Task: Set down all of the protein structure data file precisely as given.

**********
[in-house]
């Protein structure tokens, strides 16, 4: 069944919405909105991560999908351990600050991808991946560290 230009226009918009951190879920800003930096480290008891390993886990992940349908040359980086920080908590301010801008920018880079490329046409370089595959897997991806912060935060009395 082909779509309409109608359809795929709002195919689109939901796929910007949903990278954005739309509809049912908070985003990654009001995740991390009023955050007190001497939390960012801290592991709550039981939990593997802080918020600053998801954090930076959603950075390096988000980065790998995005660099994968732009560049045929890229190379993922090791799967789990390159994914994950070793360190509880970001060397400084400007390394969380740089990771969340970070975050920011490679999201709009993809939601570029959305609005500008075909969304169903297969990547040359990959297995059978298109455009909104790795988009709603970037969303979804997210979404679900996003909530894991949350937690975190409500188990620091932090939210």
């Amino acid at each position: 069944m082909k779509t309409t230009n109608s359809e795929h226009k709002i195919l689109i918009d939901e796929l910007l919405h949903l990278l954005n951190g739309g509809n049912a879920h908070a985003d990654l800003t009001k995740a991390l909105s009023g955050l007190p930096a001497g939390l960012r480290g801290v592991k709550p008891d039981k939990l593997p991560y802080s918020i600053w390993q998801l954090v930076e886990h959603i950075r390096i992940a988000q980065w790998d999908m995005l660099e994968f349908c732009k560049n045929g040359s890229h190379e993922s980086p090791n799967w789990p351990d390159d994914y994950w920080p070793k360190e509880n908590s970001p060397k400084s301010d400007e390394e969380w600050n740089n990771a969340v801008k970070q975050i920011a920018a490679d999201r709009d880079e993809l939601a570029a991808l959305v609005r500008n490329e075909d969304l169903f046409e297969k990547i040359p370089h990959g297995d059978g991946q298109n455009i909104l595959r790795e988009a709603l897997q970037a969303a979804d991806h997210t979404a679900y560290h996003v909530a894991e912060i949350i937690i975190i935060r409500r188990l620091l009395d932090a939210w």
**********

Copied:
[in-house]
């Protein structure tokens, strides 16, 4: 069944919405909105991560999908351990600050991808991946560290 230009226009918009951190879920800003930096480290008891390993886990992940349908040359980086920080908590301010801008920018880079490329046409370089595959897997991806912060935060009395 082909779509309409109608359809795929709002195919689109939901796929910007949903990278954005739309509809049912908070985003990654009001995740991390009023955050007190001497939390960012801290592991709550039981939990593997802080918020600053998801954090930076959603950075390096988000980065790998995005660099994968732009560049045929890229190379993922090791799967789990390159994914994950070793360190509880970001060397400084400007390394969380740089990771969340970070975050920011490679999201709009993809939601570029959305609005500008075909969304169903297969990547040359990959297995059978298109455009909104790795988009709603970037969303979804997210979404679900996003909530894991949350937690975190409500188990620091932090939210």
């Amino acid at each position: 069944m082909k779509t309409t230009n109608s359809e795929h226009k709002i195919l689109i918009d939901e796929l910007l919405h949903l990278l954005n951190g739309g509809n049912a879920h908070a985003d990654l800003t009001k995740a991390l909105s009023g955050l007190p930096a001497g939390l960012r480290g801290v592991k709550p008891d039981k939990l593997p991560y802080s918020i600053w390993q998801l954090v930076e886990h959603i950075r390096i992940a988000q980065w790998d999908m995005l660099e994968f349908c732009k560049n045929g040359s890229h190379e993922s980086p090791n799967w789990p351990d390159d994914y994950w920080p070793k360190e509880n908590s970001p060397k400084s301010d400007e390394e969380w600050n740089n990771a969340v801008k970070q975050i920011a920018a490679d999201r709009d880079e993809l939601a570029a991808l959305v609005r500008n490329e075909d969304l169903f046409e297969k990547i040359p370089h990959g297995d059978g991946q298109n455009i909104l595959r790795e988009a709603l897997q970037a969303a979804d991806h997210t979404a679900y560290h996003v909530a894991e912060i949350i937690i975190i935060r409500r188990l620091l009395d932090a939210w």